Re:Not defective by design (1)

CastrTroy (595695) | more than 4 years ago | (#29616033)

If you don't have enough network capacity to deal with the number of users, the solution would be to stop accepting new customers. Either that, or raise prices so either you can improve your network, such that it will handle the number of people using the network. The network does have limited capacity. This means that if your network is going beyond capacity, you need to expand the network, or kick some people off. Everybody complains when their ISP throttles their internet connection, or when they don't get the speeds they are supposed to due to an overloaded network. I don't see how this is any different.

as in Europe (4, Insightful)

spectrokid (660550) | more than 4 years ago | (#29616177)

you are absolutely right. That is why in Europe, where phones are not restricted, not a single Carrier has survived today. Oh wait... try again
you are absolutely right. If users were to use their USB cable to install a free ringtone, this would totally overload the network. Oh wait... mmm; bollocks

Re:Not defective by design (5, Insightful)

CaptainZapp (182233) | more than 4 years ago | (#29616193)

Can you then explain why, in Europe, I can chuck any SIM into any (not SIM locked) GSM device and it just bloody works?

This phone crippling crap is performed by US carriers mostly in order to maximize their profits and there are no technical reasons whatsoever to restrict any capabilities of a certified GSM phone.

Like it or not: A phone, which is crippled by design, like the iPhone, is defective by design.

Re:Not defective by design (2)

EvilNTUser (573674) | more than 4 years ago | (#29616235)

Are you kidding? Not only does trusting client side security always end up in disaster, but European cell phone networks seem to be doing just fine.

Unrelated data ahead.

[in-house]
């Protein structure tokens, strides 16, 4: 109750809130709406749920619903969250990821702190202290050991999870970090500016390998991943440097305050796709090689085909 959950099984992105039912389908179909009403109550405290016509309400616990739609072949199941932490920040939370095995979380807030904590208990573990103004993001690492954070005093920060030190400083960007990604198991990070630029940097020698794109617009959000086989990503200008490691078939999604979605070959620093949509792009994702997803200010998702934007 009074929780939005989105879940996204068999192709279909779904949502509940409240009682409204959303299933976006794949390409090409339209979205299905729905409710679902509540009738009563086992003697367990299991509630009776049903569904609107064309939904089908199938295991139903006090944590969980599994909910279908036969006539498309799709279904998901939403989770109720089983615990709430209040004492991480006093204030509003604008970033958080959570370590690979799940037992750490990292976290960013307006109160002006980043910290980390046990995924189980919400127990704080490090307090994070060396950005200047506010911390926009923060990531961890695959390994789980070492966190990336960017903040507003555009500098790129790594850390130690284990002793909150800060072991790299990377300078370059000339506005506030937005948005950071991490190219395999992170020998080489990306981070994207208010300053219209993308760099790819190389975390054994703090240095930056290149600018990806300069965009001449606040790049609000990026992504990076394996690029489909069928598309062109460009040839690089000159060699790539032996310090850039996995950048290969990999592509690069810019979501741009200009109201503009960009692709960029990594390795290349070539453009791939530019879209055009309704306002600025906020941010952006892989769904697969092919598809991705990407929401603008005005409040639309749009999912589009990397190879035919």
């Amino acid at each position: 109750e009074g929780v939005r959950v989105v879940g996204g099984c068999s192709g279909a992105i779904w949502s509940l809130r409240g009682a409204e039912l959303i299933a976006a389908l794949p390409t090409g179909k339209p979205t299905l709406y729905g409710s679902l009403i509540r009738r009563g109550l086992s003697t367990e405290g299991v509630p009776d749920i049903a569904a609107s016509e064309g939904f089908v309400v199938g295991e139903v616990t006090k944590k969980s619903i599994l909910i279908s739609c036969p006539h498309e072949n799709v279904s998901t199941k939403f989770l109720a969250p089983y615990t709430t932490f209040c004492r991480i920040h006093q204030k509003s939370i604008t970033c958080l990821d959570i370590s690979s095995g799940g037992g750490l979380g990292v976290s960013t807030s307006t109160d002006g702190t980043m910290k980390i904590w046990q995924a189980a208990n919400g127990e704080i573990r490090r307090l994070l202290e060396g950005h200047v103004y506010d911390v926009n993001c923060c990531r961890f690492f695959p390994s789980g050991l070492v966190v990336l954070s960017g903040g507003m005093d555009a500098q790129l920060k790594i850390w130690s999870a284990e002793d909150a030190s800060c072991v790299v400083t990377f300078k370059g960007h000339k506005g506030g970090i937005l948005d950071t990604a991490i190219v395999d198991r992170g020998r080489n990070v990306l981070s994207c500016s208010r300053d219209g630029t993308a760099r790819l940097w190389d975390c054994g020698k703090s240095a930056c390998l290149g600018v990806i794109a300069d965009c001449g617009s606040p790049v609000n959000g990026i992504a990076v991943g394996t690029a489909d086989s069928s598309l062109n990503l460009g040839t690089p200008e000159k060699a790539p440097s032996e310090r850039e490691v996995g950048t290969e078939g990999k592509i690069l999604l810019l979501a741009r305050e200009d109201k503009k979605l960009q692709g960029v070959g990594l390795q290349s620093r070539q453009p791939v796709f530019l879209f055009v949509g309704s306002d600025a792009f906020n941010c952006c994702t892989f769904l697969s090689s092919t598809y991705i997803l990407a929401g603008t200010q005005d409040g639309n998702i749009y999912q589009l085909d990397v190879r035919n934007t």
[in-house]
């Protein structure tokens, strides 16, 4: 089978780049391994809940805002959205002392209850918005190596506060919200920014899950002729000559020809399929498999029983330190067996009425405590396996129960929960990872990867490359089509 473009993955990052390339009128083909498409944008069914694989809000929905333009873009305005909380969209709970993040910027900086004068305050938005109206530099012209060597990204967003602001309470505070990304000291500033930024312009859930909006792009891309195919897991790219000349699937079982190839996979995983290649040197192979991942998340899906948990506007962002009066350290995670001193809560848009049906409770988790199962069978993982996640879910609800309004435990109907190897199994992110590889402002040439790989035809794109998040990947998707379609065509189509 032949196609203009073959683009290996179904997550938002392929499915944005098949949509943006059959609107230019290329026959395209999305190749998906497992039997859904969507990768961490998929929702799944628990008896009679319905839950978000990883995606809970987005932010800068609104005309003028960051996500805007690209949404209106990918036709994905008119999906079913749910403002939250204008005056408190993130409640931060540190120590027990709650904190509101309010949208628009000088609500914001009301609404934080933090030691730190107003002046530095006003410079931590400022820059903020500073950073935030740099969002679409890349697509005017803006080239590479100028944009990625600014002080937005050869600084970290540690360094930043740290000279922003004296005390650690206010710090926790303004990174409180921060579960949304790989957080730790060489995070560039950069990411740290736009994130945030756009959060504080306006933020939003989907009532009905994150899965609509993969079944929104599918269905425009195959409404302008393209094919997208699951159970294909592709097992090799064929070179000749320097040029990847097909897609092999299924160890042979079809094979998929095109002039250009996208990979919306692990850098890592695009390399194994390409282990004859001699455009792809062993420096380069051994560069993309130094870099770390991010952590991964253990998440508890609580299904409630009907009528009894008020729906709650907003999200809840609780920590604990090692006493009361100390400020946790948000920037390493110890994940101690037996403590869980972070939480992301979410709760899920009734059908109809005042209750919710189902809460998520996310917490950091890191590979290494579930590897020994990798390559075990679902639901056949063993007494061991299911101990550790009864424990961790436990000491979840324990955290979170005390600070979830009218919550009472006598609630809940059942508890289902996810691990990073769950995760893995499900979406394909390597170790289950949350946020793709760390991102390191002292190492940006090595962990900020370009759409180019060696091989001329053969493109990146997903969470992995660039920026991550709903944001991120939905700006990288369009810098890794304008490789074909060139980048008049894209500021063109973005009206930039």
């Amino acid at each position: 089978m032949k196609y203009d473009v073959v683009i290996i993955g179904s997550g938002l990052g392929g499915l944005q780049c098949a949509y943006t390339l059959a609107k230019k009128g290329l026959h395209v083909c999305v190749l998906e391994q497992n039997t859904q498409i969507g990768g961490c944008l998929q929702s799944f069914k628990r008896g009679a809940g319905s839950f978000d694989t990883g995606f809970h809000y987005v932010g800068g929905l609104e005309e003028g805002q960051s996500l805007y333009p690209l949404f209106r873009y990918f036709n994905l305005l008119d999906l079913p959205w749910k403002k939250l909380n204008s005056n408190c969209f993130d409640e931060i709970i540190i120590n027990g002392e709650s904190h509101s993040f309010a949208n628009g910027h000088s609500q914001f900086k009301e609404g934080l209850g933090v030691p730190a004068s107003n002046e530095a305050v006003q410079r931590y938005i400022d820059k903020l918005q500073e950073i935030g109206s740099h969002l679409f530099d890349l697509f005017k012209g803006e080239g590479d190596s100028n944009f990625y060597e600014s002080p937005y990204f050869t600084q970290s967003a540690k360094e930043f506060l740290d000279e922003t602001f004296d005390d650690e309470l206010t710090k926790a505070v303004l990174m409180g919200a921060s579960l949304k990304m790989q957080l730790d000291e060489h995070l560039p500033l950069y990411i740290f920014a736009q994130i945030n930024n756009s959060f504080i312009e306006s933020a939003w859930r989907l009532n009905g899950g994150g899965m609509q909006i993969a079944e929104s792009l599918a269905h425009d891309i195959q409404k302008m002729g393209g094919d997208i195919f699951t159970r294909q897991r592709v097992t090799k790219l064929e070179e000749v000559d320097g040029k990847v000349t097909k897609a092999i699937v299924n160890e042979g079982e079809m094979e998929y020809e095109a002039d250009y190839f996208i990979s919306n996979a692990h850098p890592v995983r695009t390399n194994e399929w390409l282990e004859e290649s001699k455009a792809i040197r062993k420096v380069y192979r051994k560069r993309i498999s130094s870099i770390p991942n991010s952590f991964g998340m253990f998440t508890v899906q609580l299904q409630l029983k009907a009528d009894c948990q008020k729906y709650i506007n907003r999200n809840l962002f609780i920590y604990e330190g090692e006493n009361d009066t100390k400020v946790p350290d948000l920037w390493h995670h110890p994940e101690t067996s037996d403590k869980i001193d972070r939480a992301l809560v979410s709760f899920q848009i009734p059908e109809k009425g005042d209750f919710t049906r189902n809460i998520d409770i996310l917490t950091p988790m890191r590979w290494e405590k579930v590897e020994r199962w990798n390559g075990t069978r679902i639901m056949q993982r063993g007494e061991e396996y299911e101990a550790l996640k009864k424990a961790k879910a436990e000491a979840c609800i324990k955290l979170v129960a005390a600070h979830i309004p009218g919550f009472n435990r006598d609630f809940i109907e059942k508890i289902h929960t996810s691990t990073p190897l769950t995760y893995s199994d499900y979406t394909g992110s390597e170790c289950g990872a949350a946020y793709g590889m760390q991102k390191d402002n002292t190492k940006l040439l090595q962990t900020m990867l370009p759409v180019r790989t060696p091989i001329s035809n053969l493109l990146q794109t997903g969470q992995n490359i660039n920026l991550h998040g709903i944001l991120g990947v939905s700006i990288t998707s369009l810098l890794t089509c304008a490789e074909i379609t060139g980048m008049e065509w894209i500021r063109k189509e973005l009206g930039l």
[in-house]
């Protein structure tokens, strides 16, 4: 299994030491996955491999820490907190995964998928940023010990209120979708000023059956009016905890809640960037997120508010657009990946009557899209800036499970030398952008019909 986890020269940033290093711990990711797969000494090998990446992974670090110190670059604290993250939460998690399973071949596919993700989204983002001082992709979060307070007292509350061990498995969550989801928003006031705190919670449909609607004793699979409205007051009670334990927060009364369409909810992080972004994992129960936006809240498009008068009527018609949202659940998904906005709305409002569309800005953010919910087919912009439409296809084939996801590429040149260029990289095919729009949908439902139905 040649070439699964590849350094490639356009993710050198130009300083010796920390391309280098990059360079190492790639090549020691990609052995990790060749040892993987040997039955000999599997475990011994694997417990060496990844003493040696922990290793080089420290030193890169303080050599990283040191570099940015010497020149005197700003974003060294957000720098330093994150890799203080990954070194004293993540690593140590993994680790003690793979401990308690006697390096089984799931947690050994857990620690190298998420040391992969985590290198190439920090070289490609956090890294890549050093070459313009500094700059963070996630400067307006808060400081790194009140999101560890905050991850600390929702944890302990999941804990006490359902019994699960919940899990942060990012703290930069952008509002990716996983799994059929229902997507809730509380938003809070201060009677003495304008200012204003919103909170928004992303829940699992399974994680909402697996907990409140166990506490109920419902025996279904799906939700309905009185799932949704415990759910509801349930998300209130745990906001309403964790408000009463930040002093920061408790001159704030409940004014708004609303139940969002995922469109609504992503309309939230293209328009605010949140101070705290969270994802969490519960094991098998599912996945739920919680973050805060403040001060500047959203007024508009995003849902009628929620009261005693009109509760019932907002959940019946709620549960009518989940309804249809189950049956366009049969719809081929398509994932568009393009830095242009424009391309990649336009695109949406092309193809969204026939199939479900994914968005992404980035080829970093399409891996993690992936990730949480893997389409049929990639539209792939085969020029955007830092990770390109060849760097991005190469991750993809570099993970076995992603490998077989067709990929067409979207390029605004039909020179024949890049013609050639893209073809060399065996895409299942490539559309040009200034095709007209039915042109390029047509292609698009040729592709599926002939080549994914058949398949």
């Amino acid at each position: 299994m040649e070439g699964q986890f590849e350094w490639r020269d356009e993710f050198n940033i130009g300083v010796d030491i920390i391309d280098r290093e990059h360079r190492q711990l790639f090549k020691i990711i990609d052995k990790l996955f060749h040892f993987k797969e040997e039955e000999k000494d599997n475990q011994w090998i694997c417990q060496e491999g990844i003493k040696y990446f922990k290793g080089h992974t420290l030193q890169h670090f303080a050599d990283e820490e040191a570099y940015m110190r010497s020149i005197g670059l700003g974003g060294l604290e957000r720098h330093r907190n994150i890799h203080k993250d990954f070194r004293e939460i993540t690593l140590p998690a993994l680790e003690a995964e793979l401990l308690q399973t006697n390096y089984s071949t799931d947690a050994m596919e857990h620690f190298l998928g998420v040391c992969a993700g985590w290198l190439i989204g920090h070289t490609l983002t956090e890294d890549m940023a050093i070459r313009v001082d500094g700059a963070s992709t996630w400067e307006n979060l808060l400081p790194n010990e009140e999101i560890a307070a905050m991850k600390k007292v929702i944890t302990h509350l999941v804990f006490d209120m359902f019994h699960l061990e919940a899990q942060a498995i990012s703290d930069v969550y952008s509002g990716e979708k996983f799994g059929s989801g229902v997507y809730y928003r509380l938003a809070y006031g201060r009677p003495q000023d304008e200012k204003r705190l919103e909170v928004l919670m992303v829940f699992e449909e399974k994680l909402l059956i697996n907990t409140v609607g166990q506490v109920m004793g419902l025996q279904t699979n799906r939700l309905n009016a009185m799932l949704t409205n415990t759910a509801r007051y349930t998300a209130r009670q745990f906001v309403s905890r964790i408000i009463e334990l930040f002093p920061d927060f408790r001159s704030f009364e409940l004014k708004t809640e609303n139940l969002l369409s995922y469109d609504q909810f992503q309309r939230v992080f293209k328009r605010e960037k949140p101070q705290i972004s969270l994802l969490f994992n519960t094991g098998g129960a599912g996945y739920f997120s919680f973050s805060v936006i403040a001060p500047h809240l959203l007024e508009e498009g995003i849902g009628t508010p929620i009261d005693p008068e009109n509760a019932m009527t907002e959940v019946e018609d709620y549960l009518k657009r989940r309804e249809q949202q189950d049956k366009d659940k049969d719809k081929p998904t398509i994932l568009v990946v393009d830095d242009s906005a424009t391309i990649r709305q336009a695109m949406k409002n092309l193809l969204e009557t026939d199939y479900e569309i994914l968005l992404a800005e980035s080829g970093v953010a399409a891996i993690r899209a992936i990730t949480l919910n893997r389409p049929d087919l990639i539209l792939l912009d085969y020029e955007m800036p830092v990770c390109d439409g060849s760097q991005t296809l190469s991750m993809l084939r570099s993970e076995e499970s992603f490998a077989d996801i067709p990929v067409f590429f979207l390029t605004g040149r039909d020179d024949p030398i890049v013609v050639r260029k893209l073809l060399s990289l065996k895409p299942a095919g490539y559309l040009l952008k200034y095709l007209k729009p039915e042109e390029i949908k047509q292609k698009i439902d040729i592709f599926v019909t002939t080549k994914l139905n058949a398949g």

Stop buying into the carriers' propaganda already and start buying your phones directly from the manufacturers. You'd never be in this mess if the average American had done so from the start. The world's largest cell phone manufacturer [nokiausa.com] would prefer to not sell you crippled devices, and look how much US market share it's been rewarded with.

Re:Not defective by design (1)

sjames (1099) | more than 4 years ago | (#29616375)

Then they should limit the amount of service they provide and not what you do with that service. They should also quit advertising capabilities they have no intention of actually providing. In the case where their network is already overloaded, they should quit advertising PERIOD. After all, if they're overloaded they don't have room to add more customers and might be better off if a few leave. They can spend those advertising dollars on expanding their network capabilities instead.

It's amazing, when ISPs and cellular providers talk to the FCC, their networks are stuffed to the rafters with packets and teetering on the edge of collapse due to the load, but within minutes of reading their claims to the FCC I inevitably see an advertisement where they offer more and faster service. One of those is a lie.

Most of the restrictions are a scam anyway. They want to claim either unlimited or that the limits are large and then implement a lower constructive limit without technically committing fraud (or more properly stated, make the fraud more difficult to prove in court). Of course, in many cases the features they disable have nothing to do with use of resources and everything to do with making you pay more to get them to flip a bit for you and "generously allow" your phone to do something it is already capable of at no cost to them.

How about they just offer a simple plan at a fair price and compete on quality and price for a change?

Re:Not defective by design (1)

fuzzyfuzzyfungus (1223518) | more than 4 years ago | (#29616381)